Archive for January 5, 2010

From Boards to Bridges: The Case for Software Engineering

Barb and I are just leaving (we hope! serious snow here!) Rochester, New York where we were visiting Rochester Institute of Technology (RIT) as guests of Paul Tyman.  Barb showed high school teachers and faculty interested in outreach some of her favorite toys and nifty ideas for teaching CS to high school students.  (We made it through security with a Pleo, Pico Cricket, a Scribbler, and a Lilypad.)  I gave a talk on meeting the computing education  needs of non-computing majors.

One of the RIT faculty, Axel Schreiner, said that he had no problem with non-computing professionals building scripts and spreadsheets for themselves.  He was very concerned that these end-users understand why such approaches did not scale and were not robust. He had an analogy that I thought worked well for explaining why real software engineering was necessary.

Imagine that you have a stream that you have to cross on an occasional basis.  You might put a board across that stream to get to the other side.  That board will work perfectly well for a lot of the time, maybe even most of the time.  That board is a script that a user might write up to solve a simple problem, to do a one-time task, to clean up some data, or to draw some graph.

What if you want to cross that stream more often, or even regularly?  That board will wear out.  You can put up a replacement board, so a series of boards might work just fine for you.  Maybe putting down a board each time one wears out is a reasonable cost instead of doing something more serious.  The script isn’t all that stable nor robust.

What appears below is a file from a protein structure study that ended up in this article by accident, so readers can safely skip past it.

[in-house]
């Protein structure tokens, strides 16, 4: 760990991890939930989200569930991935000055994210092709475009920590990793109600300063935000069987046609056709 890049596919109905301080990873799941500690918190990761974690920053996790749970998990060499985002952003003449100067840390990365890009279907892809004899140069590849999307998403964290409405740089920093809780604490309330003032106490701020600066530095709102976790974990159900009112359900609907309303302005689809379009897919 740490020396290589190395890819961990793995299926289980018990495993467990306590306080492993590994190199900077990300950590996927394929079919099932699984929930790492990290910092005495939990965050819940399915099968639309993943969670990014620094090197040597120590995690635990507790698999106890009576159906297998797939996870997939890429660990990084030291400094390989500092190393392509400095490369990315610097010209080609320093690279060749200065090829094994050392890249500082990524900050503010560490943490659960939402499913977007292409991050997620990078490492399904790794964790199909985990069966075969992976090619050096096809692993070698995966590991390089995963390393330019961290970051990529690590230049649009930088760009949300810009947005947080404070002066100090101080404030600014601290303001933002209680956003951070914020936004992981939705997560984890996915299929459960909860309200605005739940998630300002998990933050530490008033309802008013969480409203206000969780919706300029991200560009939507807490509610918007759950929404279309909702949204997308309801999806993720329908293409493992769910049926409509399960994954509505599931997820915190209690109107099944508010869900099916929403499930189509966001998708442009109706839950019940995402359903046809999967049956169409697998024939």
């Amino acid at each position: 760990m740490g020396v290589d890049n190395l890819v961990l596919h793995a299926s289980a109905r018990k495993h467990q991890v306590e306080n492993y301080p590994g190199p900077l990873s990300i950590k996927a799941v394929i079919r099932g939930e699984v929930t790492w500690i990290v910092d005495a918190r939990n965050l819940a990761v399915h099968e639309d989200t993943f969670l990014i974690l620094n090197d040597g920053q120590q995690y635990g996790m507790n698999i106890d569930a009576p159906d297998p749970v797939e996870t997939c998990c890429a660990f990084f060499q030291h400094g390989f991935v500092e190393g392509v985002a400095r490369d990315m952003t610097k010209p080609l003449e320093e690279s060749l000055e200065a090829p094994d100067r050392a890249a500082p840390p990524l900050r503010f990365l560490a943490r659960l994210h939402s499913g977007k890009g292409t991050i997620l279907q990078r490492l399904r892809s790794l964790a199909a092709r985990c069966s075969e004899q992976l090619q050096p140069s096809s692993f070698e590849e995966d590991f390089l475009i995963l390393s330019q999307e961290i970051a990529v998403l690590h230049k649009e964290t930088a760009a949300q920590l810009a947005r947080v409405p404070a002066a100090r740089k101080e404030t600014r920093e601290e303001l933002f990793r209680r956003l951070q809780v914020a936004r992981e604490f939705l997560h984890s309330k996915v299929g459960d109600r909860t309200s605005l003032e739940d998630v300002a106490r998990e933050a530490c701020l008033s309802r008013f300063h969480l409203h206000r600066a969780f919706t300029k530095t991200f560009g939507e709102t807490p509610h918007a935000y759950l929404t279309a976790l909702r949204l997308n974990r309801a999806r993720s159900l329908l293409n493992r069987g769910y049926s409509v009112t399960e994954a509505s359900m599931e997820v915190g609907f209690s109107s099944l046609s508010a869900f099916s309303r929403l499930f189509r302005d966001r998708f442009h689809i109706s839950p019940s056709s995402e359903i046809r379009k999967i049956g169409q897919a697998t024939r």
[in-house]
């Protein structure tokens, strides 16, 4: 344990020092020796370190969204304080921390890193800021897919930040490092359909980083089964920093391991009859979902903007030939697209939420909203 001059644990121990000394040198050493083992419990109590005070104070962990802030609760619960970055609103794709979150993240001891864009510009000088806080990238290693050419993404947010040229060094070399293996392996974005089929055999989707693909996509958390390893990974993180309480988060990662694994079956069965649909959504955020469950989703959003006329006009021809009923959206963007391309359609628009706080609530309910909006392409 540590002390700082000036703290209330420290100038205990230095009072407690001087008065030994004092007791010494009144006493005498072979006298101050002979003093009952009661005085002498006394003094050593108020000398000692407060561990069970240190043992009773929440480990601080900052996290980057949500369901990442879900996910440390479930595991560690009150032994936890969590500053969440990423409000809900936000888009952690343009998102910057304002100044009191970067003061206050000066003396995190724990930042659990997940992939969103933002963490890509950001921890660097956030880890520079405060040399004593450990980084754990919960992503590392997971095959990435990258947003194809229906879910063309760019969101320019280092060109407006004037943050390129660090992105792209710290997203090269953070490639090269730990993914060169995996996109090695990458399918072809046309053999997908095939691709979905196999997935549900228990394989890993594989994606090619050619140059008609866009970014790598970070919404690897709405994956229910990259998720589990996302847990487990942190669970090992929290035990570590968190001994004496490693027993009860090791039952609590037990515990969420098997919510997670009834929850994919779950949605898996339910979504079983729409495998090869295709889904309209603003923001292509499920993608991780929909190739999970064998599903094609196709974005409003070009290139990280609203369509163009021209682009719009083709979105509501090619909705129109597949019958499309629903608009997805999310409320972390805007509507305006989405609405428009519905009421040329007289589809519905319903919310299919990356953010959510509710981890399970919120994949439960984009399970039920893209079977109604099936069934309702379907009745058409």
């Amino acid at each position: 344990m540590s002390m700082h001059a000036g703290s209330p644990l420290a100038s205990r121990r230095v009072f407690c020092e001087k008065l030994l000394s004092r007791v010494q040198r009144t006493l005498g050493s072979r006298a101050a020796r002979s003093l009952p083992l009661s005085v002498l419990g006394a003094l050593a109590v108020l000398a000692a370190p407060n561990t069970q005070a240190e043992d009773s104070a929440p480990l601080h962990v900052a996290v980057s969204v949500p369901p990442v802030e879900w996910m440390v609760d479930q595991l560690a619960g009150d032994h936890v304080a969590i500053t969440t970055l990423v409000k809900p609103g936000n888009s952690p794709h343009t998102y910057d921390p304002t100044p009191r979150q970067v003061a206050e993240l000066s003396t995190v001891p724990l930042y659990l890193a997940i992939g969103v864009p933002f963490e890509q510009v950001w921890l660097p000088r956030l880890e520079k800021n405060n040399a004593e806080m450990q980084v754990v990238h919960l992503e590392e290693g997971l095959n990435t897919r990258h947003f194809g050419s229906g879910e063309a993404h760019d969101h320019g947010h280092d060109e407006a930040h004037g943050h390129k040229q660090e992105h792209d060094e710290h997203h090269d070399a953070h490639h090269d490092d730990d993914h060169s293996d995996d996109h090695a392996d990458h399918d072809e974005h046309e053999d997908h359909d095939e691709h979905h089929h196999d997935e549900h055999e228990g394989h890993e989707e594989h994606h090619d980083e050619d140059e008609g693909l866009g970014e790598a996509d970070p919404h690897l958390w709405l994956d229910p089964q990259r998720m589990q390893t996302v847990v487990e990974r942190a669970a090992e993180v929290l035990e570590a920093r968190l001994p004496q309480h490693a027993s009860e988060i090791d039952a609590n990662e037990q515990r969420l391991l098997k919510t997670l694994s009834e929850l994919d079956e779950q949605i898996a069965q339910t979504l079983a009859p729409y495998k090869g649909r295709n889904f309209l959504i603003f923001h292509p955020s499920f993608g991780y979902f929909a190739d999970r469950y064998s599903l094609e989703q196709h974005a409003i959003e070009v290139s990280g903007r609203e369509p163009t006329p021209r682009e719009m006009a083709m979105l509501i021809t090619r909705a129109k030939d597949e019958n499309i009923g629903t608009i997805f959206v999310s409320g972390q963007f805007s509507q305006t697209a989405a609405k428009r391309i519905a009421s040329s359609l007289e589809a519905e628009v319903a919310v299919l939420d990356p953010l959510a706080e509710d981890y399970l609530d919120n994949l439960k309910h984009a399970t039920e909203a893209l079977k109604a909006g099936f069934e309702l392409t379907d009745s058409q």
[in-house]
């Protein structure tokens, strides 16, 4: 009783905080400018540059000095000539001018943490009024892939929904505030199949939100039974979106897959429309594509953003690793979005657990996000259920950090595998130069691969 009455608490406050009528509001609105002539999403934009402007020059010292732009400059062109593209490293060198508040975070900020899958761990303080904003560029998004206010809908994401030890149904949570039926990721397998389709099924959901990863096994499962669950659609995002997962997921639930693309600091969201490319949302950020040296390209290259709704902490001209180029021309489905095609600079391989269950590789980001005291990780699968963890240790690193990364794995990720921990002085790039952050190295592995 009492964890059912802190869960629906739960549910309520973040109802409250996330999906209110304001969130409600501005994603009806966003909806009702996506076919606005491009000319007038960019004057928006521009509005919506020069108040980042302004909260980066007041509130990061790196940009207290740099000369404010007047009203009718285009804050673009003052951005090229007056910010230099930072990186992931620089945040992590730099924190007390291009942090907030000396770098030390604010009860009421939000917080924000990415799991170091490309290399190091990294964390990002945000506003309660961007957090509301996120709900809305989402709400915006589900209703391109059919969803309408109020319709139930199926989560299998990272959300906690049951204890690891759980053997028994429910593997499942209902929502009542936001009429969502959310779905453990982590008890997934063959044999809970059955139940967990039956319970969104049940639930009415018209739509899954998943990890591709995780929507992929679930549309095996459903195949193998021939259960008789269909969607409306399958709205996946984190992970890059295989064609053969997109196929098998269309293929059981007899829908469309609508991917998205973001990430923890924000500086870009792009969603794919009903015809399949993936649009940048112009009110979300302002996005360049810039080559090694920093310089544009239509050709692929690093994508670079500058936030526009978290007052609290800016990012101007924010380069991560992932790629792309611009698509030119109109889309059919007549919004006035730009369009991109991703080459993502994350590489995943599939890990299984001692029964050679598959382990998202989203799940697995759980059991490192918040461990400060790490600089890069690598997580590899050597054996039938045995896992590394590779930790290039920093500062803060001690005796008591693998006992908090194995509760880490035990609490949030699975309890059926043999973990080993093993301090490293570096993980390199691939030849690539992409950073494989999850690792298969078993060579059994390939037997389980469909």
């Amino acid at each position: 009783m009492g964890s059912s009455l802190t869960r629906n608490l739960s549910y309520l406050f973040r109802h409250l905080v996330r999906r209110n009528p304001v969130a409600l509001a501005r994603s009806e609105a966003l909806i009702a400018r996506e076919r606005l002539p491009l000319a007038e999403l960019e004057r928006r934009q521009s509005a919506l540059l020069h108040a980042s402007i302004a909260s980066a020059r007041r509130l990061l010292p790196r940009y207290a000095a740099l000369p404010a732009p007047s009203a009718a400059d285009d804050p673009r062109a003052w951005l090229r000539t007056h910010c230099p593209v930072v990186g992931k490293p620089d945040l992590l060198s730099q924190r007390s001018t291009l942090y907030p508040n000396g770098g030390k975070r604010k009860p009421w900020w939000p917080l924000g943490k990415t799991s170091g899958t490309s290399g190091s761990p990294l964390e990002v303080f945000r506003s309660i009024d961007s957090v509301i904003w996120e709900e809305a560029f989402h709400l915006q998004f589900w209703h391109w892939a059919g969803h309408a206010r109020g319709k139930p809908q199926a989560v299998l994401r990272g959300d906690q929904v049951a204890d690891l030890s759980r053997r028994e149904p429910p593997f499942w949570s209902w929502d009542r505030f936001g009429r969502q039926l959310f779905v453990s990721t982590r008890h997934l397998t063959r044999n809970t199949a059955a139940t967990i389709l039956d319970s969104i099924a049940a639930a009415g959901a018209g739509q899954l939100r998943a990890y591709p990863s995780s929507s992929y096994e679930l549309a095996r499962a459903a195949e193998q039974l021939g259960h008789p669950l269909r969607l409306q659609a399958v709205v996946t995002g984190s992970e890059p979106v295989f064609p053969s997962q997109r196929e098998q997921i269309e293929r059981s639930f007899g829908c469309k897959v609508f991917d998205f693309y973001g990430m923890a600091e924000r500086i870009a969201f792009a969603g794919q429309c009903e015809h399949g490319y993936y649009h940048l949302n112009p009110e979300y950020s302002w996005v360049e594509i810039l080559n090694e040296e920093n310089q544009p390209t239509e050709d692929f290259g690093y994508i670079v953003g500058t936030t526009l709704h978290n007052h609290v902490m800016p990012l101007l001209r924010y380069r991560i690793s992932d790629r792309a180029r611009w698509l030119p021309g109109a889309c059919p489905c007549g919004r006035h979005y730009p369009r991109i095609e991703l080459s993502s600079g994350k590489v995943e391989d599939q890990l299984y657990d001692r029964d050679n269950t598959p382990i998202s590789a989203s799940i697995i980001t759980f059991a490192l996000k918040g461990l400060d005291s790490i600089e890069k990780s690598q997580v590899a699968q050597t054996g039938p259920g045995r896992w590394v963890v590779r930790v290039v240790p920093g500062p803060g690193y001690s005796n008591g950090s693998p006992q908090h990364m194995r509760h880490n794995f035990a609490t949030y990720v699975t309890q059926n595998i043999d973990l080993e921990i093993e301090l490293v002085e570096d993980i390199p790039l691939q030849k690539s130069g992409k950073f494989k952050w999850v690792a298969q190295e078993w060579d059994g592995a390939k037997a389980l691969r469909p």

Now let’s imagine that you need to start carrying some more serious weight across the stream.  You might lay down two boards next to one another.  That doesn’t really work, as you’ll soon find out.  The boards separate, or things fall between them, or they still can’t bear the weight.  The script doesn’t scale.

At some point, you may decide that you really want a bridge, something solid and robust that you can build once and basically forget about because it just works so well for so many purposes.  Once you’ve decided to build a bridge, you might as well make it pretty, even beautiful.  If you’re going to pay the cost for engineering, the increment to have something elegant and beautiful is worth it.

Axel convinced me that this is an important learning objective for end-users: To realize when they need more than an end-user solution, more than a board across the stream.

January 5, 2010 at 5:43 pm 12 comments

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